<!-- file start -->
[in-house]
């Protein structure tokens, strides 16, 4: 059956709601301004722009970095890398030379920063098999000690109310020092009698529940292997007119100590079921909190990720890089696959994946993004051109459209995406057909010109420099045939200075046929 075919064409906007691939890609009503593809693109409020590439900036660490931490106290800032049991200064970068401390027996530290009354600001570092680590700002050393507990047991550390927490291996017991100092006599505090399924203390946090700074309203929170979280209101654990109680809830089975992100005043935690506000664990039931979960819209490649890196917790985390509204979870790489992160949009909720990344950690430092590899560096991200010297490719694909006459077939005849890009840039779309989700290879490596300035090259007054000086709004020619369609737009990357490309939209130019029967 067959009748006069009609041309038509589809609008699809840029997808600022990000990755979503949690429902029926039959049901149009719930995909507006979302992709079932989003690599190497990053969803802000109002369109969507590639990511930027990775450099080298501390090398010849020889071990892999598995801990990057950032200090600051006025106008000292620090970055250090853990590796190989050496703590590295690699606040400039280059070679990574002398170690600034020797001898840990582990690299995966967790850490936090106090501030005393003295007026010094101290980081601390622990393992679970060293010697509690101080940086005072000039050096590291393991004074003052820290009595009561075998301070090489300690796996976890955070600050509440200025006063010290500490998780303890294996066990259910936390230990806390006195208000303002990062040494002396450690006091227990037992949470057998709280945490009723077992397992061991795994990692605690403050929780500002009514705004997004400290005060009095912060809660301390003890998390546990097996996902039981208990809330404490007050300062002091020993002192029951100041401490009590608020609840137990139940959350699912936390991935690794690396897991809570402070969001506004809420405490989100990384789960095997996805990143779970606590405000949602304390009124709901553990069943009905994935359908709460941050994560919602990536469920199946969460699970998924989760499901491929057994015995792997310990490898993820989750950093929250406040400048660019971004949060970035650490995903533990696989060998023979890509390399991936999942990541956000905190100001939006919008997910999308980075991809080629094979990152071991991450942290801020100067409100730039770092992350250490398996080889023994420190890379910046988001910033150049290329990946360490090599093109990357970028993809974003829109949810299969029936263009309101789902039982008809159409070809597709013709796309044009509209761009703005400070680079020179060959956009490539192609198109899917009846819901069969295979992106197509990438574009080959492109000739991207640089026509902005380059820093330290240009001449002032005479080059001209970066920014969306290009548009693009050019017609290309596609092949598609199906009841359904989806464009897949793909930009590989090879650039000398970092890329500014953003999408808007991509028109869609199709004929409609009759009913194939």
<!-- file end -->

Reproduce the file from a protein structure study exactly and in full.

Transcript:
[in-house]
């Protein structure tokens, strides 16, 4: 059956709601301004722009970095890398030379920063098999000690109310020092009698529940292997007119100590079921909190990720890089696959994946993004051109459209995406057909010109420099045939200075046929 075919064409906007691939890609009503593809693109409020590439900036660490931490106290800032049991200064970068401390027996530290009354600001570092680590700002050393507990047991550390927490291996017991100092006599505090399924203390946090700074309203929170979280209101654990109680809830089975992100005043935690506000664990039931979960819209490649890196917790985390509204979870790489992160949009909720990344950690430092590899560096991200010297490719694909006459077939005849890009840039779309989700290879490596300035090259007054000086709004020619369609737009990357490309939209130019029967 067959009748006069009609041309038509589809609008699809840029997808600022990000990755979503949690429902029926039959049901149009719930995909507006979302992709079932989003690599190497990053969803802000109002369109969507590639990511930027990775450099080298501390090398010849020889071990892999598995801990990057950032200090600051006025106008000292620090970055250090853990590796190989050496703590590295690699606040400039280059070679990574002398170690600034020797001898840990582990690299995966967790850490936090106090501030005393003295007026010094101290980081601390622990393992679970060293010697509690101080940086005072000039050096590291393991004074003052820290009595009561075998301070090489300690796996976890955070600050509440200025006063010290500490998780303890294996066990259910936390230990806390006195208000303002990062040494002396450690006091227990037992949470057998709280945490009723077992397992061991795994990692605690403050929780500002009514705004997004400290005060009095912060809660301390003890998390546990097996996902039981208990809330404490007050300062002091020993002192029951100041401490009590608020609840137990139940959350699912936390991935690794690396897991809570402070969001506004809420405490989100990384789960095997996805990143779970606590405000949602304390009124709901553990069943009905994935359908709460941050994560919602990536469920199946969460699970998924989760499901491929057994015995792997310990490898993820989750950093929250406040400048660019971004949060970035650490995903533990696989060998023979890509390399991936999942990541956000905190100001939006919008997910999308980075991809080629094979990152071991991450942290801020100067409100730039770092992350250490398996080889023994420190890379910046988001910033150049290329990946360490090599093109990357970028993809974003829109949810299969029936263009309101789902039982008809159409070809597709013709796309044009509209761009703005400070680079020179060959956009490539192609198109899917009846819901069969295979992106197509990438574009080959492109000739991207640089026509902005380059820093330290240009001449002032005479080059001209970066920014969306290009548009693009050019017609290309596609092949598609199906009841359904989806464009897949793909930009590989090879650039000398970092890329500014953003999408808007991509028109869609199709004929409609009759009913194939």